At St Peter’s College, Oxford, where he became Master in 1991, he encouraged many different initiatives to increase access to the university, especially when he served as chairman of the Oxford Colleges’ Admissions Committee (1997–2000). He was keen on outreach work, and always ready to visit schools to encourage applications from state school pupils. During his mastership the proportion of women students at St Peter’s increased from fewer than 30 per cent to nearly 50 per cent and the number of female tutors and Fellows increased as well.

It was also during his mastership that it came of age: founded as recently as 1928 and with only limited resources, under Barron’s guidance St Peter’s became more self-confident and assured. He was passionately concerned to raise academic ambitions and the college’s academic position improved, not least because of his insistence that he meet every student at the end of each term to review progress. In reality these were often light-hearted conversations about books read and travels to be undertaken.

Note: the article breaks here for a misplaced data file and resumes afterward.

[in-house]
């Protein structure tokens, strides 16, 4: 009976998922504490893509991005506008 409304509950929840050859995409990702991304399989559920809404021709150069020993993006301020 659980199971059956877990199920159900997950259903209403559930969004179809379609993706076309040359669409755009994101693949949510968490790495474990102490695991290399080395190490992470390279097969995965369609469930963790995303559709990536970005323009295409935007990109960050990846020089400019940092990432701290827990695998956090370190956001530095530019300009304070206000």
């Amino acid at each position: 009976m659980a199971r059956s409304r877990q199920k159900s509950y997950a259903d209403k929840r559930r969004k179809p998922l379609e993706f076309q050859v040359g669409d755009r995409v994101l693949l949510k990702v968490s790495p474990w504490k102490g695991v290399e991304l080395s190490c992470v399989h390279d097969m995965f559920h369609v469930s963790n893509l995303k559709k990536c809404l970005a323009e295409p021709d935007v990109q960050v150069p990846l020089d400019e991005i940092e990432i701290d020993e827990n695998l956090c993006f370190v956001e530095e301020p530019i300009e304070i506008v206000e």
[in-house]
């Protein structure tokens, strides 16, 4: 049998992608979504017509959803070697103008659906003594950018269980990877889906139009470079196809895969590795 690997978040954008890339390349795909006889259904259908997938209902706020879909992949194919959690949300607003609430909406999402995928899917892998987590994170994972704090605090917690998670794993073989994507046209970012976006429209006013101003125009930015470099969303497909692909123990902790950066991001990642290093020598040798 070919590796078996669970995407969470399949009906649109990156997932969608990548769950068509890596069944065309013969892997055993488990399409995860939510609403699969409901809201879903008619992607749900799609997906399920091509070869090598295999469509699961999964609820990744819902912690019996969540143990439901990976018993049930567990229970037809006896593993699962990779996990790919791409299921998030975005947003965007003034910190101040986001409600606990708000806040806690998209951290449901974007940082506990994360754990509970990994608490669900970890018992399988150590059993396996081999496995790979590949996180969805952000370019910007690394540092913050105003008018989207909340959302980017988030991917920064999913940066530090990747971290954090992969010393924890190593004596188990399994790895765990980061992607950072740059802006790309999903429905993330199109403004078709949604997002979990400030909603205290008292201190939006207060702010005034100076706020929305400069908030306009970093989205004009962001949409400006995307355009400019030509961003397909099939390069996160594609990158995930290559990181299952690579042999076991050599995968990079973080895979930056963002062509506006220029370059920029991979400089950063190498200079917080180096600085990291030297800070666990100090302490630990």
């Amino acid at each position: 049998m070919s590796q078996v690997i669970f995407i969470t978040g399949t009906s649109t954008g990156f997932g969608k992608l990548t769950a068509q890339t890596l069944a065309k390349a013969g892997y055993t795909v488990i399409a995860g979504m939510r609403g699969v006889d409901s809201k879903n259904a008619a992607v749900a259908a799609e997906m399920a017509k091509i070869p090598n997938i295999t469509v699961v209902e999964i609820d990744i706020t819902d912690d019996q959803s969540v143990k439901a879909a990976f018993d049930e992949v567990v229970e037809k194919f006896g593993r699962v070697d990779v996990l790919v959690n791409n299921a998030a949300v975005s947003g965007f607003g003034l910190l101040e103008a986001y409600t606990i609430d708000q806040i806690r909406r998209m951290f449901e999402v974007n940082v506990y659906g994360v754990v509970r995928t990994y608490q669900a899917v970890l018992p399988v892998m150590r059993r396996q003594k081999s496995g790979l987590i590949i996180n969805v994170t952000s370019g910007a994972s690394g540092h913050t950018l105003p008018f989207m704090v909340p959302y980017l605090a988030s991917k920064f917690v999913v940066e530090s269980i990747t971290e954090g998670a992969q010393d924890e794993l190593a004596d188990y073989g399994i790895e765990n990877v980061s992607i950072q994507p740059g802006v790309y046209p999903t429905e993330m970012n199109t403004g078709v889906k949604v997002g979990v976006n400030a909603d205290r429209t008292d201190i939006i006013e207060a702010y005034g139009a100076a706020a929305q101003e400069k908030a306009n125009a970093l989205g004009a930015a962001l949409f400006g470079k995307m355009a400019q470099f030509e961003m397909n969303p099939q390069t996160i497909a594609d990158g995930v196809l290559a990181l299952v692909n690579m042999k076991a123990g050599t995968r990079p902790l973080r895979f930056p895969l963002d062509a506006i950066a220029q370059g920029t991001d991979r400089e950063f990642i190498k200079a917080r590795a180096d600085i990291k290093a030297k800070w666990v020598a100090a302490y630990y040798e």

St Peter’s also expanded physically in this period. Barron had a sharp eye for architecture and design and was involved from the outset in plans to redevelop the site of the castle to the west of Oxford city centre, close to St Peter’s. He accepted that this was too big a project for the college to manage alone, but his interest led St Peter’s to build and purchase three elegant student residences, thereby contributing to the regeneration of this previously run-down quarter of the city.

He genuinely enjoyed ceremonial, but his sense of fun meant that he was never taken in by it. He revelled in Freshers’ dinners, where those attending would time his speeches to see how long he could hold forth. He loved church music and never missed Sunday evensong (which also appealed to his sense of community) unless he was away from Oxford. At the formal dinner in hall afterwards he would preside with great style. It was a mark of Barron’s success at the head of the college that the Fellows extended his term as Master beyond the usual retiring age. One of his high moments as Master was the re-inauguration of the Father Willis organ in 2003 after its restoration; when he stood down that year, it was fitting that his retirement was marked with a special performance of The Messiah, one of his favourite works, at a crowded event.